Dantian is a buzzword in Chinese Martial Arts circles and one that elicits eye rolls from a lot of modern martial artists. Rightfully so, generally Dantian is explained as a place where the energy of life is stored – Qi 氣, and that energy is the foundation of martial arts power. Well while the traditional language like that is one way of explaining it, it is a poor explanation to anyone who wants to know more about it. If this is how a student first hears about Dantian and its role in Martial Arts, what are they supposed to think? Seems like the teacher is asking for a leap of faith that there is a magical ball of energy in our guts, never discovered by any physician during surgery and that it can be tapped in to through training with them.
Yeah, makes me roll my eyes too.
It gets even crazier in the Qigong world with tons of potentially good discussions devolving into white light and seeing colours instead of trying to communicate what the base of the subject or training is about from the get go. I’m speaking here of the beginner walking into class and having a genuine interest in training and basically being told that without faith in something that the teacher cannot prove or explain they can’t get magical powers that are rarely, if ever, demonstrated.
I can see why so many people “don’t believe” in Qi and Dantian.
So, what do I tell people when this conversation comes up in class for the first time?
I start with Dantien being the centre of the body. The abdomen and all the muscle and connective tissue involved in that area. It is what we train to move from as the origin point of movement so that any muscle contractions from movement cascade outward from the centre of mass where we have tons of muscle to use for work. Moving from the Dantian lets us gather more and more strength as the movement ripples outward to the extremities.
Muscular contraction means increased blood flow right down to the level of the capillaries and the movement of lymph as well. The movement of lymph means increased health overall as well as it plays on the immune system so heavily. The more we move of our bodies the more these things happen, makes sense to move as much as we can. “If one-part moves, all parts move” is an old Tai Chi adage for example or “Without movement, there is pain.” From Traditional Chinese Medicine.
Dantian is the storehouse for post heaven qi in the body.
Simple, post heaven is things you need to keep you alive like eating, drinking and breathing. When you eat food, you feel better in your “Dantian” (tummy) and then you have more energy for a while. Later you use up that energy and you get hungry again, feeling bad in Dantian, and so you eat and drink again. The energy contained in the food is processed by “Dantian” and taken in to the body to allow the body to function and do work.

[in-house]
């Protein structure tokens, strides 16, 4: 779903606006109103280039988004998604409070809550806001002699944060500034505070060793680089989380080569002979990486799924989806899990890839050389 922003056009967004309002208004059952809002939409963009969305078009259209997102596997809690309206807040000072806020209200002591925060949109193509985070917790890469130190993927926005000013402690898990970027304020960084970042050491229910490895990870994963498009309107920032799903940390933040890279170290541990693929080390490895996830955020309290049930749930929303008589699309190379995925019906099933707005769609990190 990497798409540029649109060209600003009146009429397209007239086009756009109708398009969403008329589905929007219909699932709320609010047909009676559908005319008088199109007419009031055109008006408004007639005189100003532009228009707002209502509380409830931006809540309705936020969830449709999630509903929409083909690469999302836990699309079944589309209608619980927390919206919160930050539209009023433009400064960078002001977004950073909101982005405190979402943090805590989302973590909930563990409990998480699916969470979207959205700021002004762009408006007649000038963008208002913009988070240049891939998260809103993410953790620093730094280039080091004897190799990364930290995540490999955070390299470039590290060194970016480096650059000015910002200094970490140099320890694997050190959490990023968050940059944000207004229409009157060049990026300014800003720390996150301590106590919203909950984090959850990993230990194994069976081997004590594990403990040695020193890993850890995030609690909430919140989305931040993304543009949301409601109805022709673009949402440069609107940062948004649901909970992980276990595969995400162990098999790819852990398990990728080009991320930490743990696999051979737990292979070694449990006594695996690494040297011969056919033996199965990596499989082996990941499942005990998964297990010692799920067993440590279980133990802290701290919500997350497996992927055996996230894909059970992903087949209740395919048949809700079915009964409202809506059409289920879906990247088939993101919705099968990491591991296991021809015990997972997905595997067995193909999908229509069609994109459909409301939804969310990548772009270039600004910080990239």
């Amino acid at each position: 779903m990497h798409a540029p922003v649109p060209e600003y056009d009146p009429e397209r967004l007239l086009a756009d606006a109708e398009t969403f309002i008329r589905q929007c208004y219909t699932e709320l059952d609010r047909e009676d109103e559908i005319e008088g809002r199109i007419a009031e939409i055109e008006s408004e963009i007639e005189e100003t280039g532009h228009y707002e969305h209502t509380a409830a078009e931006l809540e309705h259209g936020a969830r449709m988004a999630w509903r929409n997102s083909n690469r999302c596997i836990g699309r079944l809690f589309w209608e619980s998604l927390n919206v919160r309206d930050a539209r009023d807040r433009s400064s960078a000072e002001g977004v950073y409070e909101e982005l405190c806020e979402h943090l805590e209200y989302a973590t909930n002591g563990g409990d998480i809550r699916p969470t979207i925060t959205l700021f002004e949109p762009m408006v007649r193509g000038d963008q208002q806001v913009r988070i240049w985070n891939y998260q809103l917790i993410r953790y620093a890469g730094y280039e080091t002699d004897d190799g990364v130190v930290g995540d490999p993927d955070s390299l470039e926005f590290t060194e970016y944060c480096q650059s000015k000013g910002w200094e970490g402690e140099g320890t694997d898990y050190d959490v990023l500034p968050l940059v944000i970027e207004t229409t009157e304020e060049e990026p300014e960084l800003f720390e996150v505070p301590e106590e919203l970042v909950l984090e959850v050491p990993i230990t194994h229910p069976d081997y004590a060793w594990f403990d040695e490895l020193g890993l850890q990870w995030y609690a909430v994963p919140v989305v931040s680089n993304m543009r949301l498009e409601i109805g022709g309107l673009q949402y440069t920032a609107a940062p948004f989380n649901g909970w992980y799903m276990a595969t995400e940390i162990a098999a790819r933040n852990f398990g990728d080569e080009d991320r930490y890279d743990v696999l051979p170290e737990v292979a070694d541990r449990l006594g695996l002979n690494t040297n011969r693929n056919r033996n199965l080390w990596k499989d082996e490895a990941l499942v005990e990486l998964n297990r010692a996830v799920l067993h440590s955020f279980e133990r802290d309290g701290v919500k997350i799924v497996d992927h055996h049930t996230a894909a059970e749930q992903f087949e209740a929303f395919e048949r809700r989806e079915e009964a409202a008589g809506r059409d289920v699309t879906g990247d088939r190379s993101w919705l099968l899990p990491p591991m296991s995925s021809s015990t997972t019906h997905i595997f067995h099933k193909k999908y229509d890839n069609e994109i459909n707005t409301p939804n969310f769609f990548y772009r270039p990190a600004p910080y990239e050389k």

The energy stored in Dantian is Qi.
Qi is always the slippery one isn’t it? Normally translated as ‘energy’ it remains obscure and hard to understand. Look at the character itself, a pot over a fire with steam lifting the lid and rising out of it. The energy that steam possesses to lift the lid is the “qi” people are talking about. But if it was not for the pot to hold the water and the wood to make the fire and the air the fire needs to burn and the fire itself the water would never heat in the pot that contains it. The entire process of making steam is a result of many different relationships being in play. While the steam is a form of power it is the relationship that makes the steam that is what is important. So, if we translate Qi instead as “Relationship” then we change the way we think about qigong, martial arts and Dantian.
The relationships in our bodies needed to process food to give us the energy to do things. That’s Qi.
The solar energy, water and nutrients in the soil are in relationship to grow that food. That’s Qi.
The relationships needed to make a cascade of muscular contraction from Dantian to my fist. Qi.
“How did the Master break those bricks?”
“He has strong Qi.”
It IS the answer, just not a great one.
“Why is the Master so healthy at his age?”
“How does nothing seem to bother the Master?”
“How did he send that guy flying?”
Strong Qi. It’s right, it is just not detailing what relationships are at play to make the effects happen. How did those relationships get studied and empowered over time for the result? Now you’re seeing what Tai Ji (Tai Chi), Lohan Palm, Bagua, Qigong, etc., etc. are all about. Studying and empowering relationships, as many as possible in a lifetime. From the breath itself and its apparatus in the body, to our thoughts and emotions, to how our bodies move or process food or create life. That is why there are so many forms of qigong, there is so much to study!
So, my suggestion is to try and be exacting in our language with our students and ourselves. How we think affects the relationships between our minds and body’s as well as the understanding of our students who are hoping we can help them find their way a little easier.